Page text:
Habitual gait speed (HGS) and the figure-of-8 walking test (F8WT) are measures of walking ability that have been associated with mobility outcomes and disability among older adults. Our objective was to contrast the physiologic, health, and behavioral attributes underlying performance of these two walking tests among older adults with mobility limitations.
HGS and F8WT were the primary outcomes. HGS was measured as time needed to walk a 4-m straight course at usual pace from standstill position. F8WT was measured as time to walk in a figure-of-8 pattern at self-selected usual pace from standstill position. Separate multivariable linear regression models were constructed that predicted walking performance. Independent variables included physiologic, cognitive-behavioral health attributes, and demographic information.
Of 430 participants, 414 completed both walking tests. Participants were 67.7% female, had a mean age of 76.5 ± 7.0 years and a mean of 4.1 ± 2.0 chronic conditions. Mean HGS was 0.94 ± 0.23 m/s and mean F8WT was 8.80 ± 2.90 seconds. Within separate multivariable linear regression models (HGS: R (2) = .46, p model < .001; F8WT: R (2) = .47, p model < .001), attributes statistically significant within both models included: trunk extension endurance, ankle range of motion, leg press velocity at peak power, executive function, and sensory loss. Cognitive and physiologic attributes uniquely associated with F8WT were cognitive processing speed and self-efficacy, and reaction time and heel-to-floor time. Pain and peak leg press strength were associated with only HGS.
Both HGS and F8WT are useful tests of walking performance. Factors uniquely associated with F8WT suggest that it may be well suited for use among older adult patients with balance problems or at risk for falls.
"Previous work in older adults has suggested that the TUG is related to executive function and utilizes cognitive resources in part because of the challenges involved with planning and negotiating the turn that takes place about halfway through this test [42–44, 49]. Further, the cognitive demands of usual, straight line walking and curved walking, like a turn, differ . The cognitive remediation program apparently enhanced the cognitive domains needed for turning and the TUG, while it had less of an impact on the cognitive domains utilized during straight line walking. "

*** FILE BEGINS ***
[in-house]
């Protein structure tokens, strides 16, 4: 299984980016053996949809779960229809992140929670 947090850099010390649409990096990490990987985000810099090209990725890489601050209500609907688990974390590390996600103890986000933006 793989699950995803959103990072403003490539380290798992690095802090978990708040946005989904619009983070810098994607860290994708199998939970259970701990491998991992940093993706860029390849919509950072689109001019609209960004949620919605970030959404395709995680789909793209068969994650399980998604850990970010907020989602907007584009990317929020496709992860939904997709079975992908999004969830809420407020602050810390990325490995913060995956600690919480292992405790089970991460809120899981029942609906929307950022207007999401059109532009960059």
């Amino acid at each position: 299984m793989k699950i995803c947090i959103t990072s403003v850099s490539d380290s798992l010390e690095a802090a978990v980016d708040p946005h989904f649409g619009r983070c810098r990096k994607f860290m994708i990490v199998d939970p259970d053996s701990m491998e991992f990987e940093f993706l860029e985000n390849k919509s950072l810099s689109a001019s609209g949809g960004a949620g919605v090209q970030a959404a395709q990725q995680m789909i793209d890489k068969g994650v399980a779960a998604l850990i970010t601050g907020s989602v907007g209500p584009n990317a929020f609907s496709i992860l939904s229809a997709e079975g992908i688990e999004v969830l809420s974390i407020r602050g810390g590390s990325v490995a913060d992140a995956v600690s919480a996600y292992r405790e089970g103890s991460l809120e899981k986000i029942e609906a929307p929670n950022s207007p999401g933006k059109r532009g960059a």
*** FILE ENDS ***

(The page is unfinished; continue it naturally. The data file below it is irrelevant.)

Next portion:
[Show abstract][Hide abstract] ABSTRACT: Background: Patients with Parkinson's disease (PD) suffer from impaired gait and mobility. These changes in motor function have been associated with cognitive deficits that also commonly co-occur in PD, especially executive function (EF) and attention. Objective: We hypothesized that a cognitive remediation program would enhance gait and mobility. Methods: The 18 PD patients in this study were assessed at baseline and again at one and four weeks after completion of a 12 week long, home-based computerized cognitive training program. Subjects were asked to "play" computer games designed to improve EF and attention for 30 minutes a day, three times per week for 12 weeks, while seated. The Timed Up and Go (TUG), gait speed, and stride time variability quantified mobility. A previously validated, computerized neuropsychology battery quantified global cognitive function and its sub-domains. Results: Compared to pre-training values, global cognitive scores and time to complete the TUG significantly improved after the training. TUG components of turning speed and duration also improved. Other TUG components, gait speed, and variability did not change after training. Conclusions: These initial findings suggest that computerized cognitive training can improve cognitive function and has a beneficial carryover effect to certain aspects of mobility in patients with PD. Additional studies are required to replicate these findings and more fully assess the underlying mechanisms. Nonetheless, the present results underscore the motor-cognitive link in PD and suggest that computerized cognitive training may be applied as a therapeutic option to enhance mobility in patients with PD.